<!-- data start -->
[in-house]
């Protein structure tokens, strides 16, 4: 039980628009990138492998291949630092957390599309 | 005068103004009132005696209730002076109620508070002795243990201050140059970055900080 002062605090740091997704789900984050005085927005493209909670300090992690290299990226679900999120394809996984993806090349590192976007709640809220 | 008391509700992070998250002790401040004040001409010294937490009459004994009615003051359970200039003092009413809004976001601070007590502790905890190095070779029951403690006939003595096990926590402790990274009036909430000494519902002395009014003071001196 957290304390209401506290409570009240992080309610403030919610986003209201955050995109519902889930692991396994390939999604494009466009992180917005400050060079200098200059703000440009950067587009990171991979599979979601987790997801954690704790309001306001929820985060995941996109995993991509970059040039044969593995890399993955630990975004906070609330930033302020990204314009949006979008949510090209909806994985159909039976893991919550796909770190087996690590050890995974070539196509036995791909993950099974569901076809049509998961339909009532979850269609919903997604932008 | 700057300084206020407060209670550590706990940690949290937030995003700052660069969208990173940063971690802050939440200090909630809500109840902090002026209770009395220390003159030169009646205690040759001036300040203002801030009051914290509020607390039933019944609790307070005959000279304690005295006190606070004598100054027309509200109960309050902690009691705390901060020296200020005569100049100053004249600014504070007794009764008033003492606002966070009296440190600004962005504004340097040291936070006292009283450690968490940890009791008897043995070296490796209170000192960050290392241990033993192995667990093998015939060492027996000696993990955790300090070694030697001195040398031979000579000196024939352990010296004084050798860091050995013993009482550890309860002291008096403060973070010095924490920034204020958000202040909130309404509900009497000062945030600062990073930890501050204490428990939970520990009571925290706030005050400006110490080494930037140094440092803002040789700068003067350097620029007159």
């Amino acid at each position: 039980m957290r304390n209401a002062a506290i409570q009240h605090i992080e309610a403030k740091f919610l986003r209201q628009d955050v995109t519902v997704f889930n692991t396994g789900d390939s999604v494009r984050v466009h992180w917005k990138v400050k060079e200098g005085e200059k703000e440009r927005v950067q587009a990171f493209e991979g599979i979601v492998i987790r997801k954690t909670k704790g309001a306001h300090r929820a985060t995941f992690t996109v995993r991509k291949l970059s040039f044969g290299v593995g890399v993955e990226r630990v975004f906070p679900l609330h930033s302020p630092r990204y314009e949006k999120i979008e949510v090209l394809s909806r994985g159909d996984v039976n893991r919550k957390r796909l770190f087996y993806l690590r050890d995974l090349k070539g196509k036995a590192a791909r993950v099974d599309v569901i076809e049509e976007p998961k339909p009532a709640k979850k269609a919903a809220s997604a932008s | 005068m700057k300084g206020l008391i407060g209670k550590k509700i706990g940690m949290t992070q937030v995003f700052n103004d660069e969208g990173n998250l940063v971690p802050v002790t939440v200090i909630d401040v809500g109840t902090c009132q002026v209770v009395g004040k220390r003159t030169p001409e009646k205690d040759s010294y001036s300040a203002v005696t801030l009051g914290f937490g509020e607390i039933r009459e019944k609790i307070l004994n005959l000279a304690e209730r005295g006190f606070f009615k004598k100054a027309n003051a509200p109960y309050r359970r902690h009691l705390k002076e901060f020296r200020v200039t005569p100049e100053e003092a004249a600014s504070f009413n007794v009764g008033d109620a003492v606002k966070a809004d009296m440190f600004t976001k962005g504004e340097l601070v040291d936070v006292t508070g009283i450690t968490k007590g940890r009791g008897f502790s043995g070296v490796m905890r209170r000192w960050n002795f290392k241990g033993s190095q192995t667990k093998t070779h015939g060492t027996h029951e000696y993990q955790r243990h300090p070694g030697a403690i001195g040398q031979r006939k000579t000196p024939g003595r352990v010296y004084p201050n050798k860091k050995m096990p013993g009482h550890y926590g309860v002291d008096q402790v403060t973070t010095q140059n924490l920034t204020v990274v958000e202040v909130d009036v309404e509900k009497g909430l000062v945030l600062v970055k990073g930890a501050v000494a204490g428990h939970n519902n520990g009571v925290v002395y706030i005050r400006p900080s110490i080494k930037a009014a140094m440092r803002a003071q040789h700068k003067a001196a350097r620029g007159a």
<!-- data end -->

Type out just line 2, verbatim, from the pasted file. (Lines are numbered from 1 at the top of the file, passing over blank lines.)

């Protein structure tokens, strides 16, 4: 039980628009990138492998291949630092957390599309 | 005068103004009132005696209730002076109620508070002795243990201050140059970055900080 002062605090740091997704789900984050005085927005493209909670300090992690290299990226679900999120394809996984993806090349590192976007709640809220 | 008391509700992070998250002790401040004040001409010294937490009459004994009615003051359970200039003092009413809004976001601070007590502790905890190095070779029951403690006939003595096990926590402790990274009036909430000494519902002395009014003071001196 957290304390209401506290409570009240992080309610403030919610986003209201955050995109519902889930692991396994390939999604494009466009992180917005400050060079200098200059703000440009950067587009990171991979599979979601987790997801954690704790309001306001929820985060995941996109995993991509970059040039044969593995890399993955630990975004906070609330930033302020990204314009949006979008949510090209909806994985159909039976893991919550796909770190087996690590050890995974070539196509036995791909993950099974569901076809049509998961339909009532979850269609919903997604932008 | 700057300084206020407060209670550590706990940690949290937030995003700052660069969208990173940063971690802050939440200090909630809500109840902090002026209770009395220390003159030169009646205690040759001036300040203002801030009051914290509020607390039933019944609790307070005959000279304690005295006190606070004598100054027309509200109960309050902690009691705390901060020296200020005569100049100053004249600014504070007794009764008033003492606002966070009296440190600004962005504004340097040291936070006292009283450690968490940890009791008897043995070296490796209170000192960050290392241990033993192995667990093998015939060492027996000696993990955790300090070694030697001195040398031979000579000196024939352990010296004084050798860091050995013993009482550890309860002291008096403060973070010095924490920034204020958000202040909130309404509900009497000062945030600062990073930890501050204490428990939970520990009571925290706030005050400006110490080494930037140094440092803002040789700068003067350097620029007159």